No matter how many bad things I think about this book, I can’t say that Penny and Sam’s relationship was bad. I think it was actually pretty healthy — which lacks, in my opinion, in other YA books. They were each other’s emergency contact (*roll the credits*) and were pretty supportive of each other’s problems and passions. I liked seeing that. They also didn’t seem to be co-dependent at all. I liked seeing this distance that was there, but at the same time wasn’t, in their texts. They could go a few days without speaking, but they’d sort it all out in the end. BUT! I wish the writer had done them a little more justice, which leads me to…
Penny & Sam’s relationship (or more specifically, how it was developed)
Do you know those times when you just want to shake a writer so they listen to you? Yup, I want to do this to Mary H.K. Choi right now. There was so much potential in this relationship, and she didn’t explore it as much as she could have! What I look for in contemporaries is a cute and cheesy romance — there’s none of that here. I couldn’t feel anything besides friendship (or maybe lust, coming from Penny), and certainly not love.
It’s not like I think they can’t be good romantic partners — exactly the opposite! They have so many things in common and seem to be there for each other all the time, which makes them a great couple. But I would have liked to have seen some cuter moments between these two. I never had the “fuzzy” feeling I get in my tummy when I read contemporaries.
This was a character I passionately disliked. She came across as very rude, ungrateful for all her mother has done for her, holier-than-thou, and overall too bitchy. I understand that what happened to her when she was little shaped her, but I don’t think it’s enough reason to justify all her nasty behavior.
I hated the way she treated her mom. She was very condescending from the first page. Even though I see where she’s coming from, her bitchiness was too much for me to empathize with her. She treats Celeste like crap, even though she does everything she can think of to make her daughter happy. Penny was too mean and disrespectful to her family, beyond any reasonable explanation or excuse.
It’s not like I didn’t like Sam, I just didn’t care for him at all. He was much better than Penny, but that’s not really saying much, is it? He was just too boring and meh. Of course he had his passion to become a film director, and he does go forward with this project, but other than that, he had nothing going for him. I feel like this is all I know about him:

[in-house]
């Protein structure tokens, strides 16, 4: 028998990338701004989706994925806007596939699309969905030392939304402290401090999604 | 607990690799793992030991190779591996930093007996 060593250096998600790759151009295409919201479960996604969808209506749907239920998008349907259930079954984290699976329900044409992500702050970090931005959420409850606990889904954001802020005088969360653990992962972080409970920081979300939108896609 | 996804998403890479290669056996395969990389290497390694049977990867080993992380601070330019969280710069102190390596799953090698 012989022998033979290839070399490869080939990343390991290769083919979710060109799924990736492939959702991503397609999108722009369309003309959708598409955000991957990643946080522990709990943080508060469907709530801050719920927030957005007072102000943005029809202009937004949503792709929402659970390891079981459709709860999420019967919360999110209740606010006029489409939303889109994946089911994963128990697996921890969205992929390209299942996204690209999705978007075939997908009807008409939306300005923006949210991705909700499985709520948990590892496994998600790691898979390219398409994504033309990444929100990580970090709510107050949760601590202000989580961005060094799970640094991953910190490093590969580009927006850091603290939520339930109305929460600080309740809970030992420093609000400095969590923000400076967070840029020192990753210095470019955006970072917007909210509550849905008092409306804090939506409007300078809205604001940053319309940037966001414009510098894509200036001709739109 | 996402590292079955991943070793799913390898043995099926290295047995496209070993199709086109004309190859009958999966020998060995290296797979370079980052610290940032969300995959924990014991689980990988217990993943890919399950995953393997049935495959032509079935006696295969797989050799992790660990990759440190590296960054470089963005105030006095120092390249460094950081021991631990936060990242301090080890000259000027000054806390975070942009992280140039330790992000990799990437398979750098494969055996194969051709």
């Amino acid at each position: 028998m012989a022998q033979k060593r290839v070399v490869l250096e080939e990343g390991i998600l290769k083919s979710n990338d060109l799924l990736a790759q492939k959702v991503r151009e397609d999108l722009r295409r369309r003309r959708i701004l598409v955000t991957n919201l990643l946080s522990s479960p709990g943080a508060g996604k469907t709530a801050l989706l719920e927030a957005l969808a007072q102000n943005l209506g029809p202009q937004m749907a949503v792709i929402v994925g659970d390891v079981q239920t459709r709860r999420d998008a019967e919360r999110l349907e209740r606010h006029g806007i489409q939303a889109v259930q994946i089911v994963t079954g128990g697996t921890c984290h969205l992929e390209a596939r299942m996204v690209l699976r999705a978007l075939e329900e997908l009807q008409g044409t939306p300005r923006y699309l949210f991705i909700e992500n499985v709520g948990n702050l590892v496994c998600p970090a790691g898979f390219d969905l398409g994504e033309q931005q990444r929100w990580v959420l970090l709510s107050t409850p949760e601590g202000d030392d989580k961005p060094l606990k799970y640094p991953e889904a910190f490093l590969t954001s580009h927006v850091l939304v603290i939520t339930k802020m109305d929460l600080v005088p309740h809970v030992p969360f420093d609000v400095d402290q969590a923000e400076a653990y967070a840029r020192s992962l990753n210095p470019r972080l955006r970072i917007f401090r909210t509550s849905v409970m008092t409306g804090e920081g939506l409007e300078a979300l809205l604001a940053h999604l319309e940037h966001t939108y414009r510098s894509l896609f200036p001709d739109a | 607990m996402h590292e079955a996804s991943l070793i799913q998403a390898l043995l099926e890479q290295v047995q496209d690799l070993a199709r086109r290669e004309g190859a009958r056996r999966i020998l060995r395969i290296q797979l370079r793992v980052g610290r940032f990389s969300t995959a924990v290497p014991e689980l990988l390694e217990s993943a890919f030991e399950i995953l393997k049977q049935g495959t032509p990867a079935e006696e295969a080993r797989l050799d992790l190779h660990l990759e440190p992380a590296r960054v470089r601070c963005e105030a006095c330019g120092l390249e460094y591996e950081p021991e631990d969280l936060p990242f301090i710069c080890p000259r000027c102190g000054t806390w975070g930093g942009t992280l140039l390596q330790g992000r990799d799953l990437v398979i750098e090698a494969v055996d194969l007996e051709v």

- sick tattoos
- godly body
- likes to text
- likes Penny
- has a deranged girlfriend
- likes baking
- wants to be a film director
- has mommy and daddy issues
I mean, yeah it’s quite a lot. But they just felt so superficial that there might as well only be three bullet points. I expect the male lead in a contemporary to be interesting and hard to forget, and I got nothing of that with Sam.
The writing style
There was something about the writing style that completely put me off. Emergency Contact didn’t read like a Young-Adult novel, but like a New-Adult one (a genre I passionately h a t e). The writing style made me zone out at times and not be able to connect with any of the characters or things going on. It was so distracting and over-the-top. It sounded like an adult trying very hard to pass as a teenager.
This book was not for me. As a lover (and self-proclaimed connoisseur) of Young-Adult contemporaries, this is definitely not that. Yeah, it may have the typical themes — girl goes to college, girl meets boy, girl grows as a person, girl gets the boy — but none of it felt authentic. It was like reading a computer writing YA contemps. Sure, they get the themes right, but the atmosphere is all over the place and not right at all!
Have you read this book? What did you think of it? I want to hear all your opinions! I know this is sort of a polarizing book, so I’d love to read your review, regardless of whether or not you liked it.